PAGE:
Roy Rogers and Luke Blu Guthrie perform on the Grierson Stage for the “Blues Ain’t Nothing but a Feeling” session

Roy Rogers and Luke Blu Guthrie perform on the Grierson Stage for the “Blues Ain’t Nothing but a Feeling” session

Tales from MusicFest: The intricate art of programming a festival

Programming is at the heart of what makes MusicFest successful

Robert Moyes

Special to The Record

People choose a music festival based on the lineup: enough big-name acts make for a happy customer.

Popular Island festivals like Rock the Shores and Sunfest use that “cavalcade of stars” approach, and it sure gets the audiences screaming for encores. But there is a whole other approach to programming, one that evolved out of great folk festivals such as Edmonton and Mariposa.

It, too, includes lots of headliners, but also offers something more: unique musical experiences and an intimacy between artist and audience. And Vancouver Island MusicFest regulars know that their festival has always done a brilliant job at this type of programming.

Often called “sessions,” the term refers to the numerous performances running simultaneously at several smaller stages throughout the day. Although these are sometimes just “in concert” presentations, many have been carefully curated to bring together several musicians or groups that will, collectively, reveal unexpected depths and interrelationships. For example, a session called “Blues in the Morning” might combine an elder-statesman bluesman from Alabama, the hottest young guitar star on the scene, an exemplar of the blues-based music from Mali, and a horn-driven street band from New Orleans. The bands take turns talking about their music before performing it, and before long a jam-like groove often develops as these artists find joyful commonalities in the songs being performed.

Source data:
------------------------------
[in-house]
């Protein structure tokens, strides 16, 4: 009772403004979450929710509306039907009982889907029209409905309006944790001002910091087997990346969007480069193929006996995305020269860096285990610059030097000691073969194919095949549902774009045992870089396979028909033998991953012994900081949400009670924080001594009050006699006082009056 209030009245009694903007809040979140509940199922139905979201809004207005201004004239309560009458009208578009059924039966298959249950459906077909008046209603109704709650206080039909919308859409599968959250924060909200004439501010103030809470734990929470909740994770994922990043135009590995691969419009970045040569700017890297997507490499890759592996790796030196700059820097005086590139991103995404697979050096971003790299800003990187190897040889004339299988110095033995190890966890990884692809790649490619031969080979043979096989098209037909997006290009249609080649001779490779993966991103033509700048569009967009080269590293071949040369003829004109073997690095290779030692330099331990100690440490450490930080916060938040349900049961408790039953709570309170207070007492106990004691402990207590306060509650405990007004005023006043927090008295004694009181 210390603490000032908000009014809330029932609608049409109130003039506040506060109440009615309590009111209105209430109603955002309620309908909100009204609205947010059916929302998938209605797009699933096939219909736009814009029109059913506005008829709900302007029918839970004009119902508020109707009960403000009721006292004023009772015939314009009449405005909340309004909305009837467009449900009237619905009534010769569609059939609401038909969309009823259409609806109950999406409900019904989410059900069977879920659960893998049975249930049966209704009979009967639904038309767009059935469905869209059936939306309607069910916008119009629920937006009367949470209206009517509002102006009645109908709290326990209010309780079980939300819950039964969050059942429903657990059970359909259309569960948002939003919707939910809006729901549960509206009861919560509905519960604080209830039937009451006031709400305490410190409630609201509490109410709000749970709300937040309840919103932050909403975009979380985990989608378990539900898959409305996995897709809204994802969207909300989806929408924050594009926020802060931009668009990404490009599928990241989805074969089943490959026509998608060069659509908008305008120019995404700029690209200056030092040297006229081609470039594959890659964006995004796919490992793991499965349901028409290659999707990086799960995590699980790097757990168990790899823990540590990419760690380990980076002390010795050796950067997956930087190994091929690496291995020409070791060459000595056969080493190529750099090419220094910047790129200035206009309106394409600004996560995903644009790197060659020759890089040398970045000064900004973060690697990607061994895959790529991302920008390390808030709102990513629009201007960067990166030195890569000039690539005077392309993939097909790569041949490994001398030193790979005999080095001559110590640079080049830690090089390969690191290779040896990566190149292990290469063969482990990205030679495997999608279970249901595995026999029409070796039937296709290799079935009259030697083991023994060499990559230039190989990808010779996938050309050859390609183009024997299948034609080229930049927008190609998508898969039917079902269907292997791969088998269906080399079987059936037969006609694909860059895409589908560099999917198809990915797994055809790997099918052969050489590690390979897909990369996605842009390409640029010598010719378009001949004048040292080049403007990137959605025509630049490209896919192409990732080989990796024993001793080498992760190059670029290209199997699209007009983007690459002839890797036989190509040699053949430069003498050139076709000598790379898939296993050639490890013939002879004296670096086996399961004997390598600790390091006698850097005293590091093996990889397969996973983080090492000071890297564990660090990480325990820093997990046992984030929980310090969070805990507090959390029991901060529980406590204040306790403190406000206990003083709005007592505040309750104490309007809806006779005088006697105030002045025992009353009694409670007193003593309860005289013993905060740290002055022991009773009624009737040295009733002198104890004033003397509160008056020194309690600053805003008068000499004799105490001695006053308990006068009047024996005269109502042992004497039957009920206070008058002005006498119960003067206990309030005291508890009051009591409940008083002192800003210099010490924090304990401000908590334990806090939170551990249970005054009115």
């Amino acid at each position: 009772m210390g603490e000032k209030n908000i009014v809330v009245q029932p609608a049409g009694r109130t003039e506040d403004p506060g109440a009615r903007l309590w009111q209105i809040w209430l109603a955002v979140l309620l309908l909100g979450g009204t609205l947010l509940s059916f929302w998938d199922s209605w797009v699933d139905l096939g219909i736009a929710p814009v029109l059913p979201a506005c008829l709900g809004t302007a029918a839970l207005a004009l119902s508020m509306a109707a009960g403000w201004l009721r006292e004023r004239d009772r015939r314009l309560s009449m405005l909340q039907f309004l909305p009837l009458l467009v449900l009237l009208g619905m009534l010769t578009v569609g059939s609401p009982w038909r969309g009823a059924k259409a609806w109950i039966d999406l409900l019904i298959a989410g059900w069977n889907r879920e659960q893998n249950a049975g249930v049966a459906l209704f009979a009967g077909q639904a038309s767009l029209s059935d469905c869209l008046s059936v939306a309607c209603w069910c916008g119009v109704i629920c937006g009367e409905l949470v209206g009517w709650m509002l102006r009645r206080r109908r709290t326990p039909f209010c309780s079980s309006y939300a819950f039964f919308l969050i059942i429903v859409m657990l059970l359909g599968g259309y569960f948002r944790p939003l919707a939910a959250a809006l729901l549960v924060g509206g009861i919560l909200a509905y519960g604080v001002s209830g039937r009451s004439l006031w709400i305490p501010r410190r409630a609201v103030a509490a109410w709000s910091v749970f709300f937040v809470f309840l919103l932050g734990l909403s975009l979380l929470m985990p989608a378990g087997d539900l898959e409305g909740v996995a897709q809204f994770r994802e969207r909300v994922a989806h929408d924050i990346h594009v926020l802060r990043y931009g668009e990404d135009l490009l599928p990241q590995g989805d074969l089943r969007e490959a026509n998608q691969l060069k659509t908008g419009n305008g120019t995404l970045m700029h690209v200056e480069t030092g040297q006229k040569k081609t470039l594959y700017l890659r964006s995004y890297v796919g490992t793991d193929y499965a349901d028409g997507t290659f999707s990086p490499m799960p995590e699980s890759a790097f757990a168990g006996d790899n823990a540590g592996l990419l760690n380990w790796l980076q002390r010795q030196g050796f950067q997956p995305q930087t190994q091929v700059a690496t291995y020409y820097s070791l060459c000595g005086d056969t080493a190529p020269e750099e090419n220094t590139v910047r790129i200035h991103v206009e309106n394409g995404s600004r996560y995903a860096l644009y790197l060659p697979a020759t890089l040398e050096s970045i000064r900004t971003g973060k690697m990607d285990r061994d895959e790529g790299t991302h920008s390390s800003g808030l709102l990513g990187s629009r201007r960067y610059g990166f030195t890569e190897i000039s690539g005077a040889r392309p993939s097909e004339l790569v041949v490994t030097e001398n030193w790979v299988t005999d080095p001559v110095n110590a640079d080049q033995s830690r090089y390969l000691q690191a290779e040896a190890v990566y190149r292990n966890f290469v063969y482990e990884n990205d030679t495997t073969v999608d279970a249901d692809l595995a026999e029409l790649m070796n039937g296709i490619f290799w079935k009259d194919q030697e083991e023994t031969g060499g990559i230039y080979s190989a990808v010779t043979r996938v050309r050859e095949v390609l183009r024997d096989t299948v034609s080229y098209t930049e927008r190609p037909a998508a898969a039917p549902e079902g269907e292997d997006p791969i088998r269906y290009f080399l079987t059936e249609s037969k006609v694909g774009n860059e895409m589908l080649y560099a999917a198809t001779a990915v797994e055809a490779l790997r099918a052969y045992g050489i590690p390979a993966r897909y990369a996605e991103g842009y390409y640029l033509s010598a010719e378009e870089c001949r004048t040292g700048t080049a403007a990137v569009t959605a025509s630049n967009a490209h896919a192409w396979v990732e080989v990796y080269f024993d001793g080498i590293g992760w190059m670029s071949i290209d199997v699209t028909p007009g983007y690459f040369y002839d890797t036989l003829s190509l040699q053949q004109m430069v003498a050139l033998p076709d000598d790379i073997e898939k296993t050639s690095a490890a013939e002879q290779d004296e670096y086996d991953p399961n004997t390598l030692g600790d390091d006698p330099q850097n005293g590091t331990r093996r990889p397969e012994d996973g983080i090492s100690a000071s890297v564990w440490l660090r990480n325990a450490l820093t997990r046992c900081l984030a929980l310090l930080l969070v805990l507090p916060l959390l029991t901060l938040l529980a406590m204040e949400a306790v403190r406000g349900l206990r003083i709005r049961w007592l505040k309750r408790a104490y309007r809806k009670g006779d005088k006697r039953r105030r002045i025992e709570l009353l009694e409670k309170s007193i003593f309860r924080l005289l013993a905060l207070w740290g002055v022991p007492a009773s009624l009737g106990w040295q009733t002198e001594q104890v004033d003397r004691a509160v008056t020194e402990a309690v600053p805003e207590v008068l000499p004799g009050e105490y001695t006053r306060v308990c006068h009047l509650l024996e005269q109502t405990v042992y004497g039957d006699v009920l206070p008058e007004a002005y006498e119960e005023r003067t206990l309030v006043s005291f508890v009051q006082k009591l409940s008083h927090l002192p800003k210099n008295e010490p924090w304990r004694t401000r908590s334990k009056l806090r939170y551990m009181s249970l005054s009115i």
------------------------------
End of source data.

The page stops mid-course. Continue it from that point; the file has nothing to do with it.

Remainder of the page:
Some sessions soar higher than others, but more often than not something special occurs as the musicians interact, improvise, and get excited about the collaborative musical experience they are all creating together. Everyone loves a mainstage performance by Bonnie Raitt or John Hiatt, but it’s the unexpected – and never to be heard again – music from the daytime stages that many people remember the best after the festival is over.

“These sessions are definitely what the festival is all about, and where a lot of the magic happens,” says MusicFest’s artistic director and executive producer, Doug Cox. “It’s more rewarding for the audience and the performer. “If people are reading the program and say, ‘I can’t get to everything I want to see’ then I’ve done my job,” adds Cox with a chuckle.

My Folk Music

He’s definitely done a good job this year, judging by the daytime programming.

Here are just four highlights.

My Folk Music, which nominally attempts to answer the old question about what folk music really is, features an eclectic array of performers. With British folk-rock legends Steeleye Span, old-school acoustic blues master Fruteland Jackson, the brewed-in-Texas conjunto border music of Los TexManiacs, and Quebec’s funkily revved-up traditionalists Les Poules a Colin, this session will, if nothing else, redefine the boundaries of folk.

From Memphis to Monk

Also on Saturday is From Memphis to Monk, an all-star assemblage paying tribute to iconic jazz master Thelonious Monk. The diverse artists putting a fresh spin on ‘Round Midnight and other Monk classics include boogie-woogie piano king David Vest, bluegrass superstars J2B2 (with John Jorgenson and Herb Pedersen), versatile guitar ace Amos Garrett, the Jason Wilson Band featuring Pee Wee Ellis, and beloved B.C. fiddler Daniel Lapp (who is also a great trumpet player, justly famed for his Tribute to Chet Baker show).

Spirit Celebration

No matter how hard you party on Saturday night, it is always imperative to show up for Sunday’s 10 a.m. gospel set (now more inclusively referred to as Spirit Celebration). This session includes beloved bluegrass veterans Hot Rize, the ethereal Bulgarian Voices Trio, rootsy sister duo Scenic Roots, and the Jewish-Turkish music of Shtreiml & Ismail Fencioglu.

Country & Croonin’

Less spiritual terrain will be covered in the late afternoon with Country & Croonin’, where hurtin’ songs and bad-boy narratives get told by such experts as Cousin Harley (a.k.a. rockabilly guitar slinger Paul Pigat), Amos Garrett reunited with jug band maestro Geoff Muldaur, and the hillbilly-swing-meets-ragtime-goodtime of the incomparable Petunia & the Vipers. Let the party begin!

–Robert Moyes is a Victoria-based arts journalist with a particular interest in music

 

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